- Share this article on Facebook
- Share this article on Twitter
- Share this article on Email
- Show additional share options
- Share this article on Print
- Share this article on Comment
- Share this article on Whatsapp
- Share this article on Linkedin
- Share this article on Reddit
- Share this article on Pinit
- Share this article on Tumblr
Before Mason Gooding left NYU in 2018 to pursue acting full-time, he penned a six-page paper arguing that one Hollywood property was particularly deserving of a reboot: Wes Craven’s Scream. A few years later, the actor found himself in a general meeting with directing duo Matt Bettinelli-Olpin and Tyler Gillett, who were developing a new take on the genre-defining franchise that launched 25 years ago. After a two-hour conversation, Gooding mentioned his paper, and was a little embarrassed when the filmmakers asked to read it.
“I sent it to them and heard nothing for like two weeks,” says Gooding. Then he got a call from his agents. Rather than going through screen tests and callbacks, he had a direct offer for Scream 5. “I muted myself and screamed,” says the actor.
Gooding, 25, is the son of Oscar-winning actor Cuba Gooding Jr. and the star’s ex-wife, Sara Kapfer, and has a face and way of speaking reminiscent of his father’s. He has been acting full-time since leaving NYU in his junior year after booking a small part on HBO’s Ballers. The actor, who played football in high school, went on to land roles in Booksmart and Hulu’s Love, Victor. With Scream (in theaters Jan. 14), Gooding steps into his biggest project yet, though given the secrecy behind the Spyglass and Paramount production, he can’t say much about his character, Chad, the nephew of Randy Meeks (played by Jamie Kennedy in the original film).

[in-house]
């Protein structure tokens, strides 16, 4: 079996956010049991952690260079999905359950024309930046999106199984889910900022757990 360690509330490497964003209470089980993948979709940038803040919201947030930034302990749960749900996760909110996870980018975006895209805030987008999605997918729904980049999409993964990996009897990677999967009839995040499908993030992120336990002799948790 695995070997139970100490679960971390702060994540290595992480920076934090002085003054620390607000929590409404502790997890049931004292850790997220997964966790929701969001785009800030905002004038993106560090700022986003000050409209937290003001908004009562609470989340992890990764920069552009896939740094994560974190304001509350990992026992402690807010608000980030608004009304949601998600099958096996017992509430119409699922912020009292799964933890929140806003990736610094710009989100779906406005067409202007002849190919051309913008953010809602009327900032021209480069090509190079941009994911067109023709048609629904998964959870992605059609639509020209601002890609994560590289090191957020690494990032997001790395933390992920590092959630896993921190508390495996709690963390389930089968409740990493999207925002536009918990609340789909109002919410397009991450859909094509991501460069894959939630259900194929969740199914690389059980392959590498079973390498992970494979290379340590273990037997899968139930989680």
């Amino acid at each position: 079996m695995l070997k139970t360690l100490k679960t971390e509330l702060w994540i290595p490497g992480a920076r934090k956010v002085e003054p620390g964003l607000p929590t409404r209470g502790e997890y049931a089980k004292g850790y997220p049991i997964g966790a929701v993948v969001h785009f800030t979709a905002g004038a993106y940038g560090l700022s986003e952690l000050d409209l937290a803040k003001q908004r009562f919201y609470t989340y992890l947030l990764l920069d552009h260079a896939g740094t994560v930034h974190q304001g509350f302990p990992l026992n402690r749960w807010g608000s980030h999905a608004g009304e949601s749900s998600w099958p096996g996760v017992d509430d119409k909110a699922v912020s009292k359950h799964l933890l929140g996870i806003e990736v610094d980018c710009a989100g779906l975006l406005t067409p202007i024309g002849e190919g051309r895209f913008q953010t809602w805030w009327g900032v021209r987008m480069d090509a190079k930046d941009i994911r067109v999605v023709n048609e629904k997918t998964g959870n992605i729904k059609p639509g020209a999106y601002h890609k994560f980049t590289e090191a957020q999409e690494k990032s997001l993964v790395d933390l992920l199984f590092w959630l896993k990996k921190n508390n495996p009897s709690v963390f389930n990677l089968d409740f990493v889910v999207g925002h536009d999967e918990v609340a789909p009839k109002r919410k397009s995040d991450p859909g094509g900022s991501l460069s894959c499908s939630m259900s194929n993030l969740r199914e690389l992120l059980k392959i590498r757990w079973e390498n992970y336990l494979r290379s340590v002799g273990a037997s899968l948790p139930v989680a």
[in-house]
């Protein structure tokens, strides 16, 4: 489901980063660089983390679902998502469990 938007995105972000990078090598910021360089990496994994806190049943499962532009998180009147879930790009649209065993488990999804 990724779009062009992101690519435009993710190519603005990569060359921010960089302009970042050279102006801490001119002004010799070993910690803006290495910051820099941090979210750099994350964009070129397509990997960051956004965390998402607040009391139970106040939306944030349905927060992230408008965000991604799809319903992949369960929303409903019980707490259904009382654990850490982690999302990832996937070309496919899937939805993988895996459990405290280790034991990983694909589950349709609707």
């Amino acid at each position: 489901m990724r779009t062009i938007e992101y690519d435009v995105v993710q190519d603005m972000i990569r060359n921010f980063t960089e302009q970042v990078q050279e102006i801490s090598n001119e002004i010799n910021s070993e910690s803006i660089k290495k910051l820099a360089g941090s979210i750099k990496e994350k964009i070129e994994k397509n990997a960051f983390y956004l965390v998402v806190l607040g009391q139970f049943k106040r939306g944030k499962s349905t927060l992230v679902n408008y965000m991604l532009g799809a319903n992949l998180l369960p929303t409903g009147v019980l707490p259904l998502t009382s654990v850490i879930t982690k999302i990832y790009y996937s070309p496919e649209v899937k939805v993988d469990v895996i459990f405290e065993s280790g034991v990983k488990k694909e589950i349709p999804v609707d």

On set, Gooding bonded with legacy castmembers Neve Campbell, Courteney Cox and David Arquette, with the latter teaching co-stars how to paint à la Bob Ross. “He took the time to instruct all of us on the spirit and atmosphere present on the original Scream. This was something shared among all the legacy cast,” says the actor. Gooding also grew close to castmate Jack Quaid, the son of Dennis Quaid and Meg Ryan. “You have a vantage point that prepares you for certain professional teamwork dynamics,” says Gooding of growing up in Hollywood. Among his prized memories is ice fishing on the Canadian set of his father’s 2002 film Snow Dogs. (“He’s going to hate that I’m bringing this up,” Gooding says with a laugh.)
Scream arrives as Gooding’s father prepares to stand trial Feb. 1 on charges that he groped two women in 2018 and 2019 at a bar and a nightclub in Manhattan. His father has pleaded not guilty, and Gooding acknowledges feeling “conflicted” about the upcoming trial.
“I couldn’t be more grateful to live in a time in which someone — man, woman, anyone — would feel comfortable speaking about their experiences,” says Gooding. “I also love my father, and given who he is and how he raised me, I’m happy to say, nothing I’ve read, heard or had discussed with me has been in line with any way I’ve known him to behave.”
As for his future, Gooding would like to one day return to NYU to complete his degree in dramatic writing. He’d also like to pursue big genre roles that can inspire Black children around the globe. “I would love to be in a Marvel movie,” notes the actor, who recalls seeing Black Panther and protagonists such as Chadwick Boseman’s T’Challa as a life-affirming experience.
Adds Gooding: “I would love to see more Black astronauts onscreen. I would love to see a Black actor carry a sword into battle — any role in which I feel I can inspire.”
A version of this story first appeared in the Jan. 12 issue of The Hollywood Reporter magazine. Click here to subscribe.
Sign up for THR news straight to your inbox every day